However, entering the 20th century and with the significant contributions of great psychologists such as Jean Piaget, Lev Vigotsky and David Ausubel, the idea that the teacher is the absolute expert and the apprentice the passive object of knowledge is beginning to be overcome. Research in the field of learning and developmental psychology suggests that the student can and should take an active role in the construction of their knowledge, moving from a vision that they must store all data that is given to a more supportive that he is the one to discover, discuss with others and not be afraid of making mistakes.

This would lead us to the current situation and the consideration of the didactics of mathematics as a science. This discipline takes much into consideration the contributions of the classical stage, focusing, as might be expected, on learning mathematics. The teacher already explains the mathematical theory, waits for the students to do the exercises, make mistakes and makes them see what they have done wrong; now it consists of the students considering different ways to reach the solution of the problem, even if they deviate from the more classical path.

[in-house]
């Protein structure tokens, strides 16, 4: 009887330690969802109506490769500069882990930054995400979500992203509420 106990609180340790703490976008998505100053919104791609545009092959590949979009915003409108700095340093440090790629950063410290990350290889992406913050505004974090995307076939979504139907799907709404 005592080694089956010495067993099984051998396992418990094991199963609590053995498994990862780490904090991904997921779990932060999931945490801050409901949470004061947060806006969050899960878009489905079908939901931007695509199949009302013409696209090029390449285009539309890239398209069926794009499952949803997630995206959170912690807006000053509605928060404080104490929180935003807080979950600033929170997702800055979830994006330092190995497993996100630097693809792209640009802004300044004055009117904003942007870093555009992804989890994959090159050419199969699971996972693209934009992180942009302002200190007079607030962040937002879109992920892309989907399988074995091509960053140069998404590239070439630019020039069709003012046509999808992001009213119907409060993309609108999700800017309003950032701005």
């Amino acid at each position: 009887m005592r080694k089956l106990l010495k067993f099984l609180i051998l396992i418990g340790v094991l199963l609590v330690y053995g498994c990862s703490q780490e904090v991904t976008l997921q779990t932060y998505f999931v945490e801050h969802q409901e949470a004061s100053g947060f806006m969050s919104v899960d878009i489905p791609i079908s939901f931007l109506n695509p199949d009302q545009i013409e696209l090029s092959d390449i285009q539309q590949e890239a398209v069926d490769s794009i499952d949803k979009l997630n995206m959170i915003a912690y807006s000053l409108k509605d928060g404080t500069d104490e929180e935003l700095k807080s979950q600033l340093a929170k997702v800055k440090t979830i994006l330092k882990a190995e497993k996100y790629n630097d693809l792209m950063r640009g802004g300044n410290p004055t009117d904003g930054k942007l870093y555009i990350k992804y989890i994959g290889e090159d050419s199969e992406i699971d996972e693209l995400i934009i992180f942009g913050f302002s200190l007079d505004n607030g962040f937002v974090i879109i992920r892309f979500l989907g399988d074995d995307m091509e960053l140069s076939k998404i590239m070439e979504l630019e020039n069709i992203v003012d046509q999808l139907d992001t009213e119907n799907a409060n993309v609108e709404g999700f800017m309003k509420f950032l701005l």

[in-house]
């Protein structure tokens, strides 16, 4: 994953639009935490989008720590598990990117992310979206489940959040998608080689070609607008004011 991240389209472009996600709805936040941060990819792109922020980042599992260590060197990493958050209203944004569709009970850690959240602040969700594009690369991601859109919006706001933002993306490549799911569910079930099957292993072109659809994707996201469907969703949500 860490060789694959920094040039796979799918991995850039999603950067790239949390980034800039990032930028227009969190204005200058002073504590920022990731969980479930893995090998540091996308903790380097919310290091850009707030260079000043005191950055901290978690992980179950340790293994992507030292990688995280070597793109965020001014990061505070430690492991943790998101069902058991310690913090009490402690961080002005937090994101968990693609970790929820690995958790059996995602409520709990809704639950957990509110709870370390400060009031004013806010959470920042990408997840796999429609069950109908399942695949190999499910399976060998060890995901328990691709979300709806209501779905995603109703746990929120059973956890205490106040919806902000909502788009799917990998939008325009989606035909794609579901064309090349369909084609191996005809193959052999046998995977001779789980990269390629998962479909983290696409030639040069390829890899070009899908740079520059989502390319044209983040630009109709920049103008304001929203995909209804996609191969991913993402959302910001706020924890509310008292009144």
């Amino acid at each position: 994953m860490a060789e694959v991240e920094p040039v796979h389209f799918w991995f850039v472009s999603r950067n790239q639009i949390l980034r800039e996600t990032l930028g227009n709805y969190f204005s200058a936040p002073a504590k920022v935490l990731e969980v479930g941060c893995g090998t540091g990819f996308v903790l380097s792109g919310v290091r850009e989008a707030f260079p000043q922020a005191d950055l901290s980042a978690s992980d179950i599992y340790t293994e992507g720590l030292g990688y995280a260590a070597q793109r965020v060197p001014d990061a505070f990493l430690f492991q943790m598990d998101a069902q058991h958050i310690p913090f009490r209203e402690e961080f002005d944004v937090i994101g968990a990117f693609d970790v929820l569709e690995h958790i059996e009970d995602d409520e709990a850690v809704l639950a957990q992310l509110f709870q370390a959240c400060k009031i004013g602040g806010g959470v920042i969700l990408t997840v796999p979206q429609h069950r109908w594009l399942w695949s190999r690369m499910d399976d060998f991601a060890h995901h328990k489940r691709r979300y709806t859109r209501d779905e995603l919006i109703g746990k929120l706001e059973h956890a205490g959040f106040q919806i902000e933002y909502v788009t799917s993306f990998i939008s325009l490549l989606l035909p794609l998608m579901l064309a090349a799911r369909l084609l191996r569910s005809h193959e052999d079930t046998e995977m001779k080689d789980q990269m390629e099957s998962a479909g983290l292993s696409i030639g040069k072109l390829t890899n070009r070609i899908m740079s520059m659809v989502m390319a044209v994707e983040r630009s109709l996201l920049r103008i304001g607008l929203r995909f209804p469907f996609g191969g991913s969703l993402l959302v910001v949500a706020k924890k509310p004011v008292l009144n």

The didactic situations

The name of this theory does not use the word situations for free. Guy Brousseau uses the expression “didactic situations” to refer to how knowledge should be offered in the acquisition of mathematics, in addition to talking about how students participate in it. It is here where we introduce the exact definition of the didactic situation and, as a counterpart, the a-didactic situation of the model of the theory of didactic situations.

Brousseau refers to a “didactic situation” as one that has been intentionally constructed by the educator, in order to help his students acquire a certain knowledge.

This didactic situation is planned based on problematizing activities, that is, activities in which there is a problem to be solved. Solving these exercises helps to establish the mathematical knowledge offered in class, since, as we have commented, this theory is used mostly in this area.

The structure of the didactic situations is the responsibility of the teacher. It is he who must design them in such a way that contributes to the students being able to learn. However, this should not be misinterpreted, thinking that the teacher must directly provide the solution. It does teach theory and offers the moment to put it into practice, but it does not teach each and every one of the steps to solve problem-solving activities.

The a-didactic situations

In the course of the didactic situation there appear some “moments” called “a-didactic situations”. These types of situations are the moments in which the student himself interacts with the proposed problem, not the moment in which the educator explains the theory or gives the solution to the problem.

These are the moments in which the students take an active role in solving the problem, discussing with the rest of their classmates about what could be the way to solve it or trace the steps they should take to lead to the answer. The teacher must study how the students “manage”.